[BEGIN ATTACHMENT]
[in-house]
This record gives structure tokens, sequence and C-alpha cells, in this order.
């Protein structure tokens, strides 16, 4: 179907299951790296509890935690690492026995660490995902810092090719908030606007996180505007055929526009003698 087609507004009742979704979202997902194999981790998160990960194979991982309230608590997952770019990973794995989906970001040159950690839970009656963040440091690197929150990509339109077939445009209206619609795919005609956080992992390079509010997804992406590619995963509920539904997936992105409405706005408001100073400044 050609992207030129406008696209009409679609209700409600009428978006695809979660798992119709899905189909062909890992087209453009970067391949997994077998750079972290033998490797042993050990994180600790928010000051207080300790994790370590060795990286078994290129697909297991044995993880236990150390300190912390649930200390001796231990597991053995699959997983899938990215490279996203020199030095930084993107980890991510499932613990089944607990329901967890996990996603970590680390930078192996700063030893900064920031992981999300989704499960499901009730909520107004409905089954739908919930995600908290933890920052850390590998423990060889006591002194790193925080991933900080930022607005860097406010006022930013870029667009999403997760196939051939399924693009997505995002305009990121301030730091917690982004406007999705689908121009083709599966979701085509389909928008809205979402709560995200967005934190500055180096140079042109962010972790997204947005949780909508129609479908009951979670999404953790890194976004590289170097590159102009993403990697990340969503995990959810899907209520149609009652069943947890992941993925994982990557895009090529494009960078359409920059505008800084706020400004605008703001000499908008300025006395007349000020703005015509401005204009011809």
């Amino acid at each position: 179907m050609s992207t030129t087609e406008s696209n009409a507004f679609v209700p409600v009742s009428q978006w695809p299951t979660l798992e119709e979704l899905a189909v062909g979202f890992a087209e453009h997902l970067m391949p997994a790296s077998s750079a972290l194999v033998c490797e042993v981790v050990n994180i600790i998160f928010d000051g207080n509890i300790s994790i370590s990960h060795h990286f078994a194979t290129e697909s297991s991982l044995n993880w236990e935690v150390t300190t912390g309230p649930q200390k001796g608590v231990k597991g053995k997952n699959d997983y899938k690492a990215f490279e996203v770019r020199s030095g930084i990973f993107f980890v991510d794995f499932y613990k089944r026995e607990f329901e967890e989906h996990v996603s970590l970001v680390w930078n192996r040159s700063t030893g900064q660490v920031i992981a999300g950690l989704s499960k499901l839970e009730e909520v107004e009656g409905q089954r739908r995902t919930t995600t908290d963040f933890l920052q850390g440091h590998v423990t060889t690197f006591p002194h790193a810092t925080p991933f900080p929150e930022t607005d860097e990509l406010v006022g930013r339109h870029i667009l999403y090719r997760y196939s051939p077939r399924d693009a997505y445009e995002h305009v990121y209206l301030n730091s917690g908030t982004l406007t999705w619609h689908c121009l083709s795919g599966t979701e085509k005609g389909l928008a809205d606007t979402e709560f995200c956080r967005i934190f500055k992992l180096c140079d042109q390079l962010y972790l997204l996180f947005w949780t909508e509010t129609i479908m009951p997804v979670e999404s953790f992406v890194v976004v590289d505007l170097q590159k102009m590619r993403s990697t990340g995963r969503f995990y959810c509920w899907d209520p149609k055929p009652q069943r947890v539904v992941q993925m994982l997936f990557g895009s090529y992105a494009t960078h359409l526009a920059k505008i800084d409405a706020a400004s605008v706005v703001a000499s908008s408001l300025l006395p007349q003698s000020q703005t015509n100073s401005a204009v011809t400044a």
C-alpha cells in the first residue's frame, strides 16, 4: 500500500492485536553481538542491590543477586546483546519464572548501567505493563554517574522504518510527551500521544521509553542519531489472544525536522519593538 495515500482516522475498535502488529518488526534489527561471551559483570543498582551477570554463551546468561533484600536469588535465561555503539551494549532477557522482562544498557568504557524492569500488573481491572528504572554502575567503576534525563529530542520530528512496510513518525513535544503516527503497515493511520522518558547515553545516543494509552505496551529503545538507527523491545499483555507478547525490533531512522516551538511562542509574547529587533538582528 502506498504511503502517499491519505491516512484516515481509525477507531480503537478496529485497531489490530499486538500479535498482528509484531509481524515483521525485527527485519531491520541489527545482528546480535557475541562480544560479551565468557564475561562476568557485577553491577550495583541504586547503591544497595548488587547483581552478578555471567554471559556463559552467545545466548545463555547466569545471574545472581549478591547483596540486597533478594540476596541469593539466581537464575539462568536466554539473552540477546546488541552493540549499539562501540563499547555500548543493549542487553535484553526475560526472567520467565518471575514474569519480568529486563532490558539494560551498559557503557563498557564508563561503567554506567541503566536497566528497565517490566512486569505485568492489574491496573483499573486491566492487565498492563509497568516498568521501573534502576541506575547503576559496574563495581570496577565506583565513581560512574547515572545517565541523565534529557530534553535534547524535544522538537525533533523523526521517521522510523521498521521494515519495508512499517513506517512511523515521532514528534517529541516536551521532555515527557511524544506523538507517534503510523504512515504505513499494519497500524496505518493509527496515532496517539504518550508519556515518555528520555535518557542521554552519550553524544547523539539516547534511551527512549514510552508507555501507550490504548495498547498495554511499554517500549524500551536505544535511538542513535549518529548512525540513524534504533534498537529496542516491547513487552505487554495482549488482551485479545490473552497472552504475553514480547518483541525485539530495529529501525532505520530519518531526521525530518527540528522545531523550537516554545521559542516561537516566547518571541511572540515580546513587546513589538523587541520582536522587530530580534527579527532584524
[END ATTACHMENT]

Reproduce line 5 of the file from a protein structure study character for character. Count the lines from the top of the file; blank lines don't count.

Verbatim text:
C-alpha cells in the first residue's frame, strides 16, 4: 500500500492485536553481538542491590543477586546483546519464572548501567505493563554517574522504518510527551500521544521509553542519531489472544525536522519593538 495515500482516522475498535502488529518488526534489527561471551559483570543498582551477570554463551546468561533484600536469588535465561555503539551494549532477557522482562544498557568504557524492569500488573481491572528504572554502575567503576534525563529530542520530528512496510513518525513535544503516527503497515493511520522518558547515553545516543494509552505496551529503545538507527523491545499483555507478547525490533531512522516551538511562542509574547529587533538582528 502506498504511503502517499491519505491516512484516515481509525477507531480503537478496529485497531489490530499486538500479535498482528509484531509481524515483521525485527527485519531491520541489527545482528546480535557475541562480544560479551565468557564475561562476568557485577553491577550495583541504586547503591544497595548488587547483581552478578555471567554471559556463559552467545545466548545463555547466569545471574545472581549478591547483596540486597533478594540476596541469593539466581537464575539462568536466554539473552540477546546488541552493540549499539562501540563499547555500548543493549542487553535484553526475560526472567520467565518471575514474569519480568529486563532490558539494560551498559557503557563498557564508563561503567554506567541503566536497566528497565517490566512486569505485568492489574491496573483499573486491566492487565498492563509497568516498568521501573534502576541506575547503576559496574563495581570496577565506583565513581560512574547515572545517565541523565534529557530534553535534547524535544522538537525533533523523526521517521522510523521498521521494515519495508512499517513506517512511523515521532514528534517529541516536551521532555515527557511524544506523538507517534503510523504512515504505513499494519497500524496505518493509527496515532496517539504518550508519556515518555528520555535518557542521554552519550553524544547523539539516547534511551527512549514510552508507555501507550490504548495498547498495554511499554517500549524500551536505544535511538542513535549518529548512525540513524534504533534498537529496542516491547513487552505487554495482549488482551485479545490473552497472552504475553514480547518483541525485539530495529529501525532505520530519518531526521525530518527540528522545531523550537516554545521559542516561537516566547518571541511572540515580546513587546513589538523587541520582536522587530530580534527579527532584524